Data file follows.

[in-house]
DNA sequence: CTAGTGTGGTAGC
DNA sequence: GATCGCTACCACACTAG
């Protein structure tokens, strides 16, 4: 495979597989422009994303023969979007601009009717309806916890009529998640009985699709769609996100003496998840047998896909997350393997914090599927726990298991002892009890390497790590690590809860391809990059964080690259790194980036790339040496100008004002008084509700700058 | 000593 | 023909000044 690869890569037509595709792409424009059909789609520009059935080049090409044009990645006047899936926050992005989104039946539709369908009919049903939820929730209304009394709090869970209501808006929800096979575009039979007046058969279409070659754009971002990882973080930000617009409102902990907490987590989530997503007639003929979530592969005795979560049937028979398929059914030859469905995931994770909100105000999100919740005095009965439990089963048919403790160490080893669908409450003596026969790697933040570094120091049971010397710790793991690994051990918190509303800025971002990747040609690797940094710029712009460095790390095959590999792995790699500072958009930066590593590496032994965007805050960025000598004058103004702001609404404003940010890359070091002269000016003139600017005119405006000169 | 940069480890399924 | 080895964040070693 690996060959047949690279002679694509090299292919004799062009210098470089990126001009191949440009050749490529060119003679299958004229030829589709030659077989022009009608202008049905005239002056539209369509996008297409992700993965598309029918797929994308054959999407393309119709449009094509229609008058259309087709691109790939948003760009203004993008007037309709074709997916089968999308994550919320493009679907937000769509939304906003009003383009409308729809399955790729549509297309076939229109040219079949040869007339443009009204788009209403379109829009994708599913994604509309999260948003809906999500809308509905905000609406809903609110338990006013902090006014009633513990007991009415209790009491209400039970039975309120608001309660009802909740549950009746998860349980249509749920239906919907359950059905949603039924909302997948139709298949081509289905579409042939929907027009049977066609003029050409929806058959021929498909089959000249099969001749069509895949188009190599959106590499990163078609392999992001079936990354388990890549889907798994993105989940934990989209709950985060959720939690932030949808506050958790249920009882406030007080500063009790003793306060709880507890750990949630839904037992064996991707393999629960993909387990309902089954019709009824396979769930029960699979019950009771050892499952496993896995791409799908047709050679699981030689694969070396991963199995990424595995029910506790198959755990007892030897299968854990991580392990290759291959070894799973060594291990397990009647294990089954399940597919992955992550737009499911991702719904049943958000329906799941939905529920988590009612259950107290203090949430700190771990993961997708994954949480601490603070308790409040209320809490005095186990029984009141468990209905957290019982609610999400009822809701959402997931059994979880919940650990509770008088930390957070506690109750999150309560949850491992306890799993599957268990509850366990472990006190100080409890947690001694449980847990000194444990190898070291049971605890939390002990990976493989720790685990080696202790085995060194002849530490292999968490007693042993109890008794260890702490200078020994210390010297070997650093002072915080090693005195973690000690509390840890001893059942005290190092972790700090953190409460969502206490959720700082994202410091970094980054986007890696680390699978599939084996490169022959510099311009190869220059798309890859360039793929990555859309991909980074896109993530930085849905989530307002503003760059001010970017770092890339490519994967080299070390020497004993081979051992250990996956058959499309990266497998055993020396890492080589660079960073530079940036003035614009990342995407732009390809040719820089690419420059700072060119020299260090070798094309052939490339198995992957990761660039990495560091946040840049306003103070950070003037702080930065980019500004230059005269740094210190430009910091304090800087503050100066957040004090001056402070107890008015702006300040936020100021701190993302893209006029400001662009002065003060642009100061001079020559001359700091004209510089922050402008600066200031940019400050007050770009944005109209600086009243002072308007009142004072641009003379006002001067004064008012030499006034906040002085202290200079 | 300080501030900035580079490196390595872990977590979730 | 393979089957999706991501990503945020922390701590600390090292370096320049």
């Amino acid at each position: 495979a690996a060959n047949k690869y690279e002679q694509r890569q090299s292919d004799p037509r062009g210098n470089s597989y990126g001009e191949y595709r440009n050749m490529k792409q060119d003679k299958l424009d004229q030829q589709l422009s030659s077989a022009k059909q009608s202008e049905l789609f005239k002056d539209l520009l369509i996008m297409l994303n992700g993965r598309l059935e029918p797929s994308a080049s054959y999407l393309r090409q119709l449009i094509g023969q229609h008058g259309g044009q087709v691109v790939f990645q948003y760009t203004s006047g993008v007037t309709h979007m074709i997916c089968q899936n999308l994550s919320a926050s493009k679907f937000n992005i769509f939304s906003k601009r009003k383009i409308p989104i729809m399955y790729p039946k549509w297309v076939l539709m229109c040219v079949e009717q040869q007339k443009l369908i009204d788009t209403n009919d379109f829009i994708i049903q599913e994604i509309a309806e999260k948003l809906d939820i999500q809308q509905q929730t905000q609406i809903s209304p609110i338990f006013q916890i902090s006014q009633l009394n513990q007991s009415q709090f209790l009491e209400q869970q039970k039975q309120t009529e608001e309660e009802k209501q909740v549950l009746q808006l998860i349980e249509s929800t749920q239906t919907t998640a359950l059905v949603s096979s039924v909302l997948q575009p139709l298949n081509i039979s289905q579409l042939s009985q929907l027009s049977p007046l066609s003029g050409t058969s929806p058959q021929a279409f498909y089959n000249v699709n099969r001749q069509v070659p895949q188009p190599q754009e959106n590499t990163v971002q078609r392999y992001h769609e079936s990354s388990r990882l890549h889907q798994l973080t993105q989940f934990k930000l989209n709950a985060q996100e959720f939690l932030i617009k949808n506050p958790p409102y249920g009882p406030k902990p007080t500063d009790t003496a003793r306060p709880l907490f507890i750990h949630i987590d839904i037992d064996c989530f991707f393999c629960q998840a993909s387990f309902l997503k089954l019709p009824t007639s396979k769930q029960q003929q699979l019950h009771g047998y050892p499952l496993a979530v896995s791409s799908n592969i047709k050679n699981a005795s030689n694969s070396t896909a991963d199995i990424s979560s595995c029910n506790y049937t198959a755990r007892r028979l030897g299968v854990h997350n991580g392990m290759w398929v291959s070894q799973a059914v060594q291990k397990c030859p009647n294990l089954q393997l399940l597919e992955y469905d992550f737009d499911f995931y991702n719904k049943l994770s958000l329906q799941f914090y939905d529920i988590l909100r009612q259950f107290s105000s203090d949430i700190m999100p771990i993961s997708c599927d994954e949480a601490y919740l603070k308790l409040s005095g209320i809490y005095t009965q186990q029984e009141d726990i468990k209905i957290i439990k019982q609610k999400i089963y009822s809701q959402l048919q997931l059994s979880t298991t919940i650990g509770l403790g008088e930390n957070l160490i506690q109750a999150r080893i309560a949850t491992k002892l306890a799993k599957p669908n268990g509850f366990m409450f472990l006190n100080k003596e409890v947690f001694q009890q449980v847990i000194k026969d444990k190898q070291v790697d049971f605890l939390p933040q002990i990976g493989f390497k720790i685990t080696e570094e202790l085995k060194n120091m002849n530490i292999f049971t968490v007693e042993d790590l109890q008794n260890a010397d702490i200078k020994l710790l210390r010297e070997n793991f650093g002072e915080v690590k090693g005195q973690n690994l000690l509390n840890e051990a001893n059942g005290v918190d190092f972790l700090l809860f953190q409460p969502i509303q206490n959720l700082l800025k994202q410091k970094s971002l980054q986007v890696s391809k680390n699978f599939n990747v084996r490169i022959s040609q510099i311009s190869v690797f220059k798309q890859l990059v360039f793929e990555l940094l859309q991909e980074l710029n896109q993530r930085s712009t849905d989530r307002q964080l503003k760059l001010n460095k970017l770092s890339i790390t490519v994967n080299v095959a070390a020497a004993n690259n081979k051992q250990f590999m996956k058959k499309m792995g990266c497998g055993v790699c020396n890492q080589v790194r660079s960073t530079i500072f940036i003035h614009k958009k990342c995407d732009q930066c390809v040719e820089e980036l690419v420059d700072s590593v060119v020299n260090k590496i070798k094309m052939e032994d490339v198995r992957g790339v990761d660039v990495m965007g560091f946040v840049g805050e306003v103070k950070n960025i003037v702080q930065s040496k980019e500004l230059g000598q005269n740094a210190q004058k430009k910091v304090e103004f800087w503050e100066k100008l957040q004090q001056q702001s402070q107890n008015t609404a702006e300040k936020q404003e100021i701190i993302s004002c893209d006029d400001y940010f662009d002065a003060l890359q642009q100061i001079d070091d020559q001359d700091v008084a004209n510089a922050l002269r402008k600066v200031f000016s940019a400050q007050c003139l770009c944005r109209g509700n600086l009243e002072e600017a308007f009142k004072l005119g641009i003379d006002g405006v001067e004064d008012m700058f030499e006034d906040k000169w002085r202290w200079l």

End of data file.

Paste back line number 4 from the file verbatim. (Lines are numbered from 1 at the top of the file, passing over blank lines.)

């Protein structure tokens, strides 16, 4: 495979597989422009994303023969979007601009009717309806916890009529998640009985699709769609996100003496998840047998896909997350393997914090599927726990298991002892009890390497790590690590809860391809990059964080690259790194980036790339040496100008004002008084509700700058 | 000593 | 023909000044 690869890569037509595709792409424009059909789609520009059935080049090409044009990645006047899936926050992005989104039946539709369908009919049903939820929730209304009394709090869970209501808006929800096979575009039979007046058969279409070659754009971002990882973080930000617009409102902990907490987590989530997503007639003929979530592969005795979560049937028979398929059914030859469905995931994770909100105000999100919740005095009965439990089963048919403790160490080893669908409450003596026969790697933040570094120091049971010397710790793991690994051990918190509303800025971002990747040609690797940094710029712009460095790390095959590999792995790699500072958009930066590593590496032994965007805050960025000598004058103004702001609404404003940010890359070091002269000016003139600017005119405006000169 | 940069480890399924 | 080895964040070693 690996060959047949690279002679694509090299292919004799062009210098470089990126001009191949440009050749490529060119003679299958004229030829589709030659077989022009009608202008049905005239002056539209369509996008297409992700993965598309029918797929994308054959999407393309119709449009094509229609008058259309087709691109790939948003760009203004993008007037309709074709997916089968999308994550919320493009679907937000769509939304906003009003383009409308729809399955790729549509297309076939229109040219079949040869007339443009009204788009209403379109829009994708599913994604509309999260948003809906999500809308509905905000609406809903609110338990006013902090006014009633513990007991009415209790009491209400039970039975309120608001309660009802909740549950009746998860349980249509749920239906919907359950059905949603039924909302997948139709298949081509289905579409042939929907027009049977066609003029050409929806058959021929498909089959000249099969001749069509895949188009190599959106590499990163078609392999992001079936990354388990890549889907798994993105989940934990989209709950985060959720939690932030949808506050958790249920009882406030007080500063009790003793306060709880507890750990949630839904037992064996991707393999629960993909387990309902089954019709009824396979769930029960699979019950009771050892499952496993896995791409799908047709050679699981030689694969070396991963199995990424595995029910506790198959755990007892030897299968854990991580392990290759291959070894799973060594291990397990009647294990089954399940597919992955992550737009499911991702719904049943958000329906799941939905529920988590009612259950107290203090949430700190771990993961997708994954949480601490603070308790409040209320809490005095186990029984009141468990209905957290019982609610999400009822809701959402997931059994979880919940650990509770008088930390957070506690109750999150309560949850491992306890799993599957268990509850366990472990006190100080409890947690001694449980847990000194444990190898070291049971605890939390002990990976493989720790685990080696202790085995060194002849530490292999968490007693042993109890008794260890702490200078020994210390010297070997650093002072915080090693005195973690000690509390840890001893059942005290190092972790700090953190409460969502206490959720700082994202410091970094980054986007890696680390699978599939084996490169022959510099311009190869220059798309890859360039793929990555859309991909980074896109993530930085849905989530307002503003760059001010970017770092890339490519994967080299070390020497004993081979051992250990996956058959499309990266497998055993020396890492080589660079960073530079940036003035614009990342995407732009390809040719820089690419420059700072060119020299260090070798094309052939490339198995992957990761660039990495560091946040840049306003103070950070003037702080930065980019500004230059005269740094210190430009910091304090800087503050100066957040004090001056402070107890008015702006300040936020100021701190993302893209006029400001662009002065003060642009100061001079020559001359700091004209510089922050402008600066200031940019400050007050770009944005109209600086009243002072308007009142004072641009003379006002001067004064008012030499006034906040002085202290200079 | 300080501030900035580079490196390595872990977590979730 | 393979089957999706991501990503945020922390701590600390090292370096320049």